3. Data and methodology

3.1 Data collection

Our data used is obtained the Google Trends (for the value of searching level) and the gate of Vietnamese Government (specifically Ministry of Planning and Investment) in registering new businesses, starting from the first week of 2016 to the end of October 2018. The main reason for choosing this period for our research is related to political strategy from the Vietnamese Government. At the beginning of the year 2016, the Vietnamese Government officially declares the project called “Startup Nation”, which aims to foster the number of new business reaching at 1 million new firms within the country by 2020. After launching this project, the Vietnamese Government’s propaganda is to target the multimedia communication for spreading this information, which leads to the frequency of searching in Google as regards entrepreneurship.

3.2 Data processing

Our method for processing the data is based on Bijl et al. (2016) and Da et al. (2011). This research proves that the average of the previous 52-week data is subtracted from the raw data. Thus, we also perform the standardized by dividing their discrepancy with standard deviation by the following formula (denoted AGSV, Average Google Searching Value Index; GSVI, Google Searching Value Index):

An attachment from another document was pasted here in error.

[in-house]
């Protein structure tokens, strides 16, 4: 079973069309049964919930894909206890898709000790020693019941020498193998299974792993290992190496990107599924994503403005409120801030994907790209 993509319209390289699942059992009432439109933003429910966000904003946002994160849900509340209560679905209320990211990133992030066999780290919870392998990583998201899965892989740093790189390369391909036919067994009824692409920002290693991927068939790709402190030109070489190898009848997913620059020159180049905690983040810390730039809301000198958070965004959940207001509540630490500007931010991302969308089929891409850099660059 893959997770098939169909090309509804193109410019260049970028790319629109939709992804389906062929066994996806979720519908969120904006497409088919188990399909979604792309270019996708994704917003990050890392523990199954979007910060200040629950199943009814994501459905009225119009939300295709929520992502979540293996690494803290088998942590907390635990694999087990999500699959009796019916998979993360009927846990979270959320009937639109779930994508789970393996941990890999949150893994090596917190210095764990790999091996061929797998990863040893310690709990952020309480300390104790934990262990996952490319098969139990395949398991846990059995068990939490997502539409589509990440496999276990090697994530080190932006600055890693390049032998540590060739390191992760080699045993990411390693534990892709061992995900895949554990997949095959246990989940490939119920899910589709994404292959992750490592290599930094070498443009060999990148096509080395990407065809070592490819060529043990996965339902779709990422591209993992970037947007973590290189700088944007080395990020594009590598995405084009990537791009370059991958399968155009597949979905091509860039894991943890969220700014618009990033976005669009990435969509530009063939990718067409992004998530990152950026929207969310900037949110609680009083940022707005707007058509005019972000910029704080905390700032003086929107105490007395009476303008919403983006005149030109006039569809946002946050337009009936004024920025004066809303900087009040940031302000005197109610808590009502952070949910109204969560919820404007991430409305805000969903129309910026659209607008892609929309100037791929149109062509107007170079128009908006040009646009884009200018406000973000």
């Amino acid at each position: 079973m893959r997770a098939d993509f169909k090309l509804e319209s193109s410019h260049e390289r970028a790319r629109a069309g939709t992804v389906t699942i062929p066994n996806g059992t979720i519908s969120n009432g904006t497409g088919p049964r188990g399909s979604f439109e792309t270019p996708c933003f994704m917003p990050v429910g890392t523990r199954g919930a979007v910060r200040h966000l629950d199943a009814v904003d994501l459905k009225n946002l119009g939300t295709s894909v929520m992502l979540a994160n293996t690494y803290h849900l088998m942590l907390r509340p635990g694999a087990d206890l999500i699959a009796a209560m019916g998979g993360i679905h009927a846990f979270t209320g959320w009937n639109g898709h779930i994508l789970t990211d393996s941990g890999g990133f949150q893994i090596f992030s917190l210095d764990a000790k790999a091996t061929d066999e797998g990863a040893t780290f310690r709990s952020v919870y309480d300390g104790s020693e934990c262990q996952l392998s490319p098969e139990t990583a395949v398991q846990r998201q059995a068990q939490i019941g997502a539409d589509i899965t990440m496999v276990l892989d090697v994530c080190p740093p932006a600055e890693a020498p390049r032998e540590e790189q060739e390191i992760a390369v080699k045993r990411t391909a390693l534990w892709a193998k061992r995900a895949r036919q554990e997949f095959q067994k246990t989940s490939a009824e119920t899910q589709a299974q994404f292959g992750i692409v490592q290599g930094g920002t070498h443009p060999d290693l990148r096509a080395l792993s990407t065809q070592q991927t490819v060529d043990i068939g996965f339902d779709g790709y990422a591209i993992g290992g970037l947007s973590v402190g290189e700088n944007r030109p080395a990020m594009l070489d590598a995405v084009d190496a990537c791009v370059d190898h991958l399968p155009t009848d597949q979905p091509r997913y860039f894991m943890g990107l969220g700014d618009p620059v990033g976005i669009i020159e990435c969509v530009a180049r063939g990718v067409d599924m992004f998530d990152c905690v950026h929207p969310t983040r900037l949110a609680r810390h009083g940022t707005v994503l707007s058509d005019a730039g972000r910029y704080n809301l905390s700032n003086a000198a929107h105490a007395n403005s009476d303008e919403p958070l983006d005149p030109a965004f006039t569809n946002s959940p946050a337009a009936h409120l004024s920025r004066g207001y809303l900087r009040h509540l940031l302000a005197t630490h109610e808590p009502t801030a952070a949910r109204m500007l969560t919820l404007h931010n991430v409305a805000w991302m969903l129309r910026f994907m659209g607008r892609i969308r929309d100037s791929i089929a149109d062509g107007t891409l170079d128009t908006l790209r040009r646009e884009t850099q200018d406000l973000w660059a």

(1) AGSVItB=GSVIt-152i=152GSVIt-1σSVI,t 

In which, AGSVItB is Average Google Searching Value Index at week t whereas GSVIt is Google Searching Value Index at week t and GSVIt−1 is Google Searching Value Index at week (t − 1). The main reason why we cannot use the Google Search Value Index for our estimation is the value depending on the period of downloaded data (Neri et al., 2018). In addition, the number of new firms and an amount of capital invested into the Vietnamese market by the percentage of change from the previous week and current week.

3.3 Data analysis

To commence analyzing in the following section, we run a descriptive statistical analysis to get an insight into the features of the data (Table I).